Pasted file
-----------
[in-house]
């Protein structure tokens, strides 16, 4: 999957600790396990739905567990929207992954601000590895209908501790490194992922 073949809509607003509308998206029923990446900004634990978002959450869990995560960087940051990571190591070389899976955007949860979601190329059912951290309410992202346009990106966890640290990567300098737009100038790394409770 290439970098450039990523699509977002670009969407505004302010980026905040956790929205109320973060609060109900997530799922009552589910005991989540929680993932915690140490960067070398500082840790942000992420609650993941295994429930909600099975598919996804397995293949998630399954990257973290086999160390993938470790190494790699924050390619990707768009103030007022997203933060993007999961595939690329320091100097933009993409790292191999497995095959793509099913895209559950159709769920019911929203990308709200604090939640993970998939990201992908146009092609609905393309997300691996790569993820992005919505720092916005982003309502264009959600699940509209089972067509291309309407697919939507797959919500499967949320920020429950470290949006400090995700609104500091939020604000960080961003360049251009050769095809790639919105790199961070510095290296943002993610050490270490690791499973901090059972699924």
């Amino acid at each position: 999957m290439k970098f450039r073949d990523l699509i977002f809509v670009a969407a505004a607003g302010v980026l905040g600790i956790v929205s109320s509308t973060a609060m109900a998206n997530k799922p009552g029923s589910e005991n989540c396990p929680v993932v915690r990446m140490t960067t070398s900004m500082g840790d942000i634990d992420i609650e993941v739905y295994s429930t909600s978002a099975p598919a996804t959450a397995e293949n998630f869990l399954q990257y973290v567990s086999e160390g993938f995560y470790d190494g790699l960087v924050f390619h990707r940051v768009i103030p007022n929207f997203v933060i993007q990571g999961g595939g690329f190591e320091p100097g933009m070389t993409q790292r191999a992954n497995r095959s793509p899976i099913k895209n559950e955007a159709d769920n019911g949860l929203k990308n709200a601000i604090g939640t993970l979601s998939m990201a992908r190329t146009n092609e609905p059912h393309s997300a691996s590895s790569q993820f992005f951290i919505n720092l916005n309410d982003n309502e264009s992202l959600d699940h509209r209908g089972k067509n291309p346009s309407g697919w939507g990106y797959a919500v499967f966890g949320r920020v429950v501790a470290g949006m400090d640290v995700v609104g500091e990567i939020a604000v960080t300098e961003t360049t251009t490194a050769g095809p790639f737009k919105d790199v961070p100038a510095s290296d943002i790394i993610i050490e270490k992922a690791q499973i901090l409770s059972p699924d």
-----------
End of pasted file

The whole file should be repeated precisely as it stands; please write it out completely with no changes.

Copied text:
[in-house]
């Protein structure tokens, strides 16, 4: 999957600790396990739905567990929207992954601000590895209908501790490194992922 073949809509607003509308998206029923990446900004634990978002959450869990995560960087940051990571190591070389899976955007949860979601190329059912951290309410992202346009990106966890640290990567300098737009100038790394409770 290439970098450039990523699509977002670009969407505004302010980026905040956790929205109320973060609060109900997530799922009552589910005991989540929680993932915690140490960067070398500082840790942000992420609650993941295994429930909600099975598919996804397995293949998630399954990257973290086999160390993938470790190494790699924050390619990707768009103030007022997203933060993007999961595939690329320091100097933009993409790292191999497995095959793509099913895209559950159709769920019911929203990308709200604090939640993970998939990201992908146009092609609905393309997300691996790569993820992005919505720092916005982003309502264009959600699940509209089972067509291309309407697919939507797959919500499967949320920020429950470290949006400090995700609104500091939020604000960080961003360049251009050769095809790639919105790199961070510095290296943002993610050490270490690791499973901090059972699924």
């Amino acid at each position: 999957m290439k970098f450039r073949d990523l699509i977002f809509v670009a969407a505004a607003g302010v980026l905040g600790i956790v929205s109320s509308t973060a609060m109900a998206n997530k799922p009552g029923s589910e005991n989540c396990p929680v993932v915690r990446m140490t960067t070398s900004m500082g840790d942000i634990d992420i609650e993941v739905y295994s429930t909600s978002a099975p598919a996804t959450a397995e293949n998630f869990l399954q990257y973290v567990s086999e160390g993938f995560y470790d190494g790699l960087v924050f390619h990707r940051v768009i103030p007022n929207f997203v933060i993007q990571g999961g595939g690329f190591e320091p100097g933009m070389t993409q790292r191999a992954n497995r095959s793509p899976i099913k895209n559950e955007a159709d769920n019911g949860l929203k990308n709200a601000i604090g939640t993970l979601s998939m990201a992908r190329t146009n092609e609905p059912h393309s997300a691996s590895s790569q993820f992005f951290i919505n720092l916005n309410d982003n309502e264009s992202l959600d699940h509209r209908g089972k067509n291309p346009s309407g697919w939507g990106y797959a919500v499967f966890g949320r920020v429950v501790a470290g949006m400090d640290v995700v609104g500091e990567i939020a604000v960080t300098e961003t360049t251009t490194a050769g095809p790639f737009k919105d790199v961070p100038a510095s290296d943002i790394i993610i050490e270490k992922a690791q499973i901090l409770s059972p699924d």